Treasury Indicates Narrow Application of IRS Reporting for Digital Asset Transactions | Practical Law

Treasury Indicates Narrow Application of IRS Reporting for Digital Asset Transactions | Practical Law

The US Department of Treasury issued a response to a letter from a group of US senators to indicate that it is inclined to adopt a narrow interpretation of the term "broker" in the context of the Infrastructure Investment and Jobs Act (IIJA), which would limit compliance requirements for digital asset transactions to parties that can provide information useful to the IRS.

Treasury Indicates Narrow Application of IRS Reporting for Digital Asset Transactions

by Practical Law Finance
Published on 02 Mar 2022USA (National/Federal)
The US Department of Treasury issued a response to a letter from a group of US senators to indicate that it is inclined to adopt a narrow interpretation of the term "broker" in the context of the Infrastructure Investment and Jobs Act (IIJA), which would limit compliance requirements for digital asset transactions to parties that can provide information useful to the IRS.
On February 11, 2022, Jonathan Davidson, Assistant Secretary of Legislative Affairs for the US Department of Treasury, issued a response (response letter) to a letter from a group of US senators requesting clarification of the term "broker" in the context of the Infrastructure Investment and Jobs Act of 2021 (IIJA). The response letter indicates that Treasury is inclined to adopt a narrow interpretation of the term, which would limit compliance requirements for digital asset transactions to parties that can provide information useful to the Internal Revenue Service (IRS).
A broad interpretation of the term "broker" in the context of IIJA could subject parties that are peripheral to digital asset transactions, including cryptominers, software developers, and those validating cryptocurrency transactions or selling cryptocurrency storage devices, to the reporting and compliance requirements of IIJA (see Legal Update, Broker Reporting Rules for Digital Assets Enacted as Part of Infrastructure Investment and Jobs Act).
The response letter noted further that the proposed rules would be similar to current securities laws for broker reporting of securities transactions. Current regulations only impose broker reporting obligations on market participants engaged in activities that give them access to information about the sale of securities by taxpayers. Davidson noted in the response letter that Treasury will consider the differences between the securities and digital asset markets in light of "technological characteristics" that drive the digital asset area.
In their letter, dated December 14, 2021, the senators expressed to Secretary of the Treasury Janet Yellen their concern that there would be an overly broad interpretation of Section 80603 of the IIJA, which will standardize information reporting by brokers of digital assets for tax reporting purposes by modifying Section 6045 of the Internal Revenue Code. The senators urged Secretary Yellen to clarify how the term will be interpreted by Treasury.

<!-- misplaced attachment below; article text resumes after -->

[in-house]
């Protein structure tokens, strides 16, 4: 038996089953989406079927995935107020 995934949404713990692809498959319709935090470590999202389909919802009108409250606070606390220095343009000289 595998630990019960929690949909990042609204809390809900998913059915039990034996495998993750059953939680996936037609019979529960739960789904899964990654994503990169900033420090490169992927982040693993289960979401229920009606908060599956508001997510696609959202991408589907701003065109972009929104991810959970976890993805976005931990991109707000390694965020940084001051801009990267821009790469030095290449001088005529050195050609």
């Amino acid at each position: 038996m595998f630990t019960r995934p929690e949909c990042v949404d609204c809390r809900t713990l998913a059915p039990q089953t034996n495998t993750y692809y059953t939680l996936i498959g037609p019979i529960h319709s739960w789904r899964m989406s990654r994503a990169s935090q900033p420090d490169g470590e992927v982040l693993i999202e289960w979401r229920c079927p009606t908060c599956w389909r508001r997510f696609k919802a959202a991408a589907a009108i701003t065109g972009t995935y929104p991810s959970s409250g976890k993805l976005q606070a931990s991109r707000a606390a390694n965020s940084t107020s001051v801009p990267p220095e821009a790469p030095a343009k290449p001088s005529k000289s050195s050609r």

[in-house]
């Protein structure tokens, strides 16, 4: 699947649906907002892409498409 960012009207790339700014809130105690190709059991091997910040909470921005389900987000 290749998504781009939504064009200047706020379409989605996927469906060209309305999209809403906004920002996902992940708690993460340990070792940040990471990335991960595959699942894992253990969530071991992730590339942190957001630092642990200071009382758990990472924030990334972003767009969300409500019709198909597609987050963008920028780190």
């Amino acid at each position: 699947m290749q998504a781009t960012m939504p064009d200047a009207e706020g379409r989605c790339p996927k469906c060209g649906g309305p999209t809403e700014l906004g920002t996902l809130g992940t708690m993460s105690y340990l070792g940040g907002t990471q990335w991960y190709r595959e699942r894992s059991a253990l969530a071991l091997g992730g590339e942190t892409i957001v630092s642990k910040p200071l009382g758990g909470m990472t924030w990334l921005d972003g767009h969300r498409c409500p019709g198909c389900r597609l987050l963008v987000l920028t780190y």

The response letter set out the process that Treasury and the IRS typically utilize in rulemaking and noted the intention to engage in this process as relates to the IIJA and acknowledged the debate among senators who negotiated the IIJA during the legislative process regarding the purpose and meaning of the modifications made to the definition of the term "broker" under Section 6045. The senators' debate on this issue addressed several important points about tax compliance related to information reporting on digital asset transactions and the intended effect of changes to Section 6045 on persons solely validating distributed ledger transactions or providing certain hardware or software, such as:
  • Recognizing that taxes legitimately owed on digital asset transactions should be paid, and that full and accurate transaction reporting is a proven way to make that happen.
  • Acknowledging that a lack of information reporting for digital assets increases the potential for abuse and the creation of a shadow financial system beyond the reach of established rules to combat illicit finance and tax evasion.
  • Describing the IIJA modification to Section 6045 as an effort to bring more clarity to the cryptocurrency industry and more certainty for people looking to invest in digital assets.
  • Asserting that cryptominers, who are solely involved with validating distributed ledger transactions through proof of work, would not be subject to broker reporting rules under section 6045.
  • Stating that persons solely staking digital assets for the purpose of validating distributed ledger transactions, or solely engaging in validating distributed ledger transactions through other validation methods associated with other consensus mechanisms, would not be subject to the IIJA broker reporting rules.
  • Indicating that persons solely engaged in the business of selling hardware or software for which the only function is to permit persons to control private keys which are used for accessing digital assets on a distributed ledger would not be subject to broker reporting rules under section 6045.
The response letter indicated that this dialogue would be part of the legislative history that Treasury would consider in its rulemaking process under IIJA.

Further Information on Digital Asset Regulation

For information on regulation of digital assets, see Practice Notes:
See also Practical Law's Crypto Toolkit.